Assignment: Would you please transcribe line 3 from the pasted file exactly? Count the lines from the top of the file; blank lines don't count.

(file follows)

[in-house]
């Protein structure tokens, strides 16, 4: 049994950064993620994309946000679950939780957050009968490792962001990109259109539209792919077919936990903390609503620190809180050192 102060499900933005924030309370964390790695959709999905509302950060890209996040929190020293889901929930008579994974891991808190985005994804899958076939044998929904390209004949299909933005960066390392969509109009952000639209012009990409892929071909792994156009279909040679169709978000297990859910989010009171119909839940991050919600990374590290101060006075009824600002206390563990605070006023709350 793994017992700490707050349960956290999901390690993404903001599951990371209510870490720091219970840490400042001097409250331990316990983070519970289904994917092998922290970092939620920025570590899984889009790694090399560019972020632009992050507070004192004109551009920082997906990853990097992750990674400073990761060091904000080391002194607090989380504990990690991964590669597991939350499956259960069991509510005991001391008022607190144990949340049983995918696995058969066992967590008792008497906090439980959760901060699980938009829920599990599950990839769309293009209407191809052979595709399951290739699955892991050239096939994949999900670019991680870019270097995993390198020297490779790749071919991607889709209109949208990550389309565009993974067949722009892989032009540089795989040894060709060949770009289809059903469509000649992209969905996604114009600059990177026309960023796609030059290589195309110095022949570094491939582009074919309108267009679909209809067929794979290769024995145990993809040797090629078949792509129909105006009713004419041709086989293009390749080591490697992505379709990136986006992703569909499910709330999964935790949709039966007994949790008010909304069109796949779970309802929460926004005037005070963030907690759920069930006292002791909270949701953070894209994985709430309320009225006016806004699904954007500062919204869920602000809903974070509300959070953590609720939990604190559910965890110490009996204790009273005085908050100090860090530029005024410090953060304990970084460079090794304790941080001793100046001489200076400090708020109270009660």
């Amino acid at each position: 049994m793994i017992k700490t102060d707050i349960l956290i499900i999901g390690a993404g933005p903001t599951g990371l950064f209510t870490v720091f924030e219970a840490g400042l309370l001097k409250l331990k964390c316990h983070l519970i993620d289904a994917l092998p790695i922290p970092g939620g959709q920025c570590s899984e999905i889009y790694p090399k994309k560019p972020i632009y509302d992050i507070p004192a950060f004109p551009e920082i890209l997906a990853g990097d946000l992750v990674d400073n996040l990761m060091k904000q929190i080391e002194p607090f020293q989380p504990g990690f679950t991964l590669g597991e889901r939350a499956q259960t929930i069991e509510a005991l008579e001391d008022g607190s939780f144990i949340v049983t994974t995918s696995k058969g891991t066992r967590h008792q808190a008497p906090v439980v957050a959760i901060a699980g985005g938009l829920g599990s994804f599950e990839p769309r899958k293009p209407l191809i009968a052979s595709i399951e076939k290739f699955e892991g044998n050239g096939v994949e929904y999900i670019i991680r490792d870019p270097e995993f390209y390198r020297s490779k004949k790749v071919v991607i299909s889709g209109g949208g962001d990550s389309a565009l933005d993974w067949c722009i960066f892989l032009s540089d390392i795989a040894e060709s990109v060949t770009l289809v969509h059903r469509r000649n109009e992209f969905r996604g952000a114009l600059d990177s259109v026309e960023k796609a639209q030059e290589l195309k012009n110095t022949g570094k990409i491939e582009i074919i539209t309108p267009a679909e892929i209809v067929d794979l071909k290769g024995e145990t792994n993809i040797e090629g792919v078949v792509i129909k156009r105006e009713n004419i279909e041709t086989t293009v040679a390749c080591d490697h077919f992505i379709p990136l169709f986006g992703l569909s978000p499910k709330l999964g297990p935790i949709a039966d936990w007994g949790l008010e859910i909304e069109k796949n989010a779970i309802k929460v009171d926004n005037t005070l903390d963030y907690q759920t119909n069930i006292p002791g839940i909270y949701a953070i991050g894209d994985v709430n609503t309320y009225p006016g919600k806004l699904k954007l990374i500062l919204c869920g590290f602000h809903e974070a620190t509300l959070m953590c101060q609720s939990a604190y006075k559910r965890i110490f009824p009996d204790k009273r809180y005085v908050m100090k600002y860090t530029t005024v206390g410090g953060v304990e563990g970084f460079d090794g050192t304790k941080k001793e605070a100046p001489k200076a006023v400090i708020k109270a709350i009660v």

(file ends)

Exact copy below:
């Amino acid at each position: 049994m793994i017992k700490t102060d707050i349960l956290i499900i999901g390690a993404g933005p903001t599951g990371l950064f209510t870490v720091f924030e219970a840490g400042l309370l001097k409250l331990k964390c316990h983070l519970i993620d289904a994917l092998p790695i922290p970092g939620g959709q920025c570590s899984e999905i889009y790694p090399k994309k560019p972020i632009y509302d992050i507070p004192a950060f004109p551009e920082i890209l997906a990853g990097d946000l992750v990674d400073n996040l990761m060091k904000q929190i080391e002194p607090f020293q989380p504990g990690f679950t991964l590669g597991e889901r939350a499956q259960t929930i069991e509510a005991l008579e001391d008022g607190s939780f144990i949340v049983t994974t995918s696995k058969g891991t066992r967590h008792q808190a008497p906090v439980v957050a959760i901060a699980g985005g938009l829920g599990s994804f599950e990839p769309r899958k293009p209407l191809i009968a052979s595709i399951e076939k290739f699955e892991g044998n050239g096939v994949e929904y999900i670019i991680r490792d870019p270097e995993f390209y390198r020297s490779k004949k790749v071919v991607i299909s889709g209109g949208g962001d990550s389309a565009l933005d993974w067949c722009i960066f892989l032009s540089d390392i795989a040894e060709s990109v060949t770009l289809v969509h059903r469509r000649n109009e992209f969905r996604g952000a114009l600059d990177s259109v026309e960023k796609a639209q030059e290589l195309k012009n110095t022949g570094k990409i491939e582009i074919i539209t309108p267009a679909e892929i209809v067929d794979l071909k290769g024995e145990t792994n993809i040797e090629g792919v078949v792509i129909k156009r105006e009713n004419i279909e041709t086989t293009v040679a390749c080591d490697h077919f992505i379709p990136l169709f986006g992703l569909s978000p499910k709330l999964g297990p935790i949709a039966d936990w007994g949790l008010e859910i909304e069109k796949n989010a779970i309802k929460v009171d926004n005037t005070l903390d963030y907690q759920t119909n069930i006292p002791g839940i909270y949701a953070i991050g894209d994985v709430n609503t309320y009225p006016g919600k806004l699904k954007l990374i500062l919204c869920g590290f602000h809903e974070a620190t509300l959070m953590c101060q609720s939990a604190y006075k559910r965890i110490f009824p009996d204790k009273r809180y005085v908050m100090k600002y860090t530029t005024v206390g410090g953060v304990e563990g970084f460079d090794g050192t304790k941080k001793e605070a100046p001489k200076a006023v400090i708020k109270a709350i009660v």